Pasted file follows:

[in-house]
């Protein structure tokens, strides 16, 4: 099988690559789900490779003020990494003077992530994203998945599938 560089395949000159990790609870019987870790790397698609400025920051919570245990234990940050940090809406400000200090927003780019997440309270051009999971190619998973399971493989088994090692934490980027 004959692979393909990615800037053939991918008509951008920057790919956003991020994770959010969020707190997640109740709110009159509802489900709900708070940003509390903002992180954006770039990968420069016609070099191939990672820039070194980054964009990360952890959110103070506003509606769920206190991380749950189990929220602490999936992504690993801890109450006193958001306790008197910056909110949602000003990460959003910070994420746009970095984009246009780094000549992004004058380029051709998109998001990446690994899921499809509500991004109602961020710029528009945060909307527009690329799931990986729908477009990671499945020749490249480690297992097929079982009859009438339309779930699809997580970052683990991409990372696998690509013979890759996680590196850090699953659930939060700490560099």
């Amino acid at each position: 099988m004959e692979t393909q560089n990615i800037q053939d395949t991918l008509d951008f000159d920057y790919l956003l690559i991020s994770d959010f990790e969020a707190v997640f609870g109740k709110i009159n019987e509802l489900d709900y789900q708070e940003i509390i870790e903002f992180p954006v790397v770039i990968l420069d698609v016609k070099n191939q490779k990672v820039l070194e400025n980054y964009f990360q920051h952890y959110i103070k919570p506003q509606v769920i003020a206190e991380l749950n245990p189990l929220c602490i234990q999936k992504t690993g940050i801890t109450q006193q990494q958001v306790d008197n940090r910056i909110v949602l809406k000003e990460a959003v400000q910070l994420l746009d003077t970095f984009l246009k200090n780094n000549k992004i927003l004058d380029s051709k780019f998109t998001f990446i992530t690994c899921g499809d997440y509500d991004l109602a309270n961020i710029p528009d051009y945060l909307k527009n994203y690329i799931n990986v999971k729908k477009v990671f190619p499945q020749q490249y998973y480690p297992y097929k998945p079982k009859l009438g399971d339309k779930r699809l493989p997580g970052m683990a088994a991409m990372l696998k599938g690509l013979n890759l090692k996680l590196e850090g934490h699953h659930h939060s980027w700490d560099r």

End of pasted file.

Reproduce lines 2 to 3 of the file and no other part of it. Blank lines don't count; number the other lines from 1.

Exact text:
């Protein structure tokens, strides 16, 4: 099988690559789900490779003020990494003077992530994203998945599938 560089395949000159990790609870019987870790790397698609400025920051919570245990234990940050940090809406400000200090927003780019997440309270051009999971190619998973399971493989088994090692934490980027 004959692979393909990615800037053939991918008509951008920057790919956003991020994770959010969020707190997640109740709110009159509802489900709900708070940003509390903002992180954006770039990968420069016609070099191939990672820039070194980054964009990360952890959110103070506003509606769920206190991380749950189990929220602490999936992504690993801890109450006193958001306790008197910056909110949602000003990460959003910070994420746009970095984009246009780094000549992004004058380029051709998109998001990446690994899921499809509500991004109602961020710029528009945060909307527009690329799931990986729908477009990671499945020749490249480690297992097929079982009859009438339309779930699809997580970052683990991409990372696998690509013979890759996680590196850090699953659930939060700490560099």
């Amino acid at each position: 099988m004959e692979t393909q560089n990615i800037q053939d395949t991918l008509d951008f000159d920057y790919l956003l690559i991020s994770d959010f990790e969020a707190v997640f609870g109740k709110i009159n019987e509802l489900d709900y789900q708070e940003i509390i870790e903002f992180p954006v790397v770039i990968l420069d698609v016609k070099n191939q490779k990672v820039l070194e400025n980054y964009f990360q920051h952890y959110i103070k919570p506003q509606v769920i003020a206190e991380l749950n245990p189990l929220c602490i234990q999936k992504t690993g940050i801890t109450q006193q990494q958001v306790d008197n940090r910056i909110v949602l809406k000003e990460a959003v400000q910070l994420l746009d003077t970095f984009l246009k200090n780094n000549k992004i927003l004058d380029s051709k780019f998109t998001f990446i992530t690994c899921g499809d997440y509500d991004l109602a309270n961020i710029p528009d051009y945060l909307k527009n994203y690329i799931n990986v999971k729908k477009v990671f190619p499945q020749q490249y998973y480690p297992y097929k998945p079982k009859l009438g399971d339309k779930r699809l493989p997580g970052m683990a088994a991409m990372l696998k599938g690509l013979n890759l090692k996680l590196e850090g934490h699953h659930h939060s980027w700490d560099r």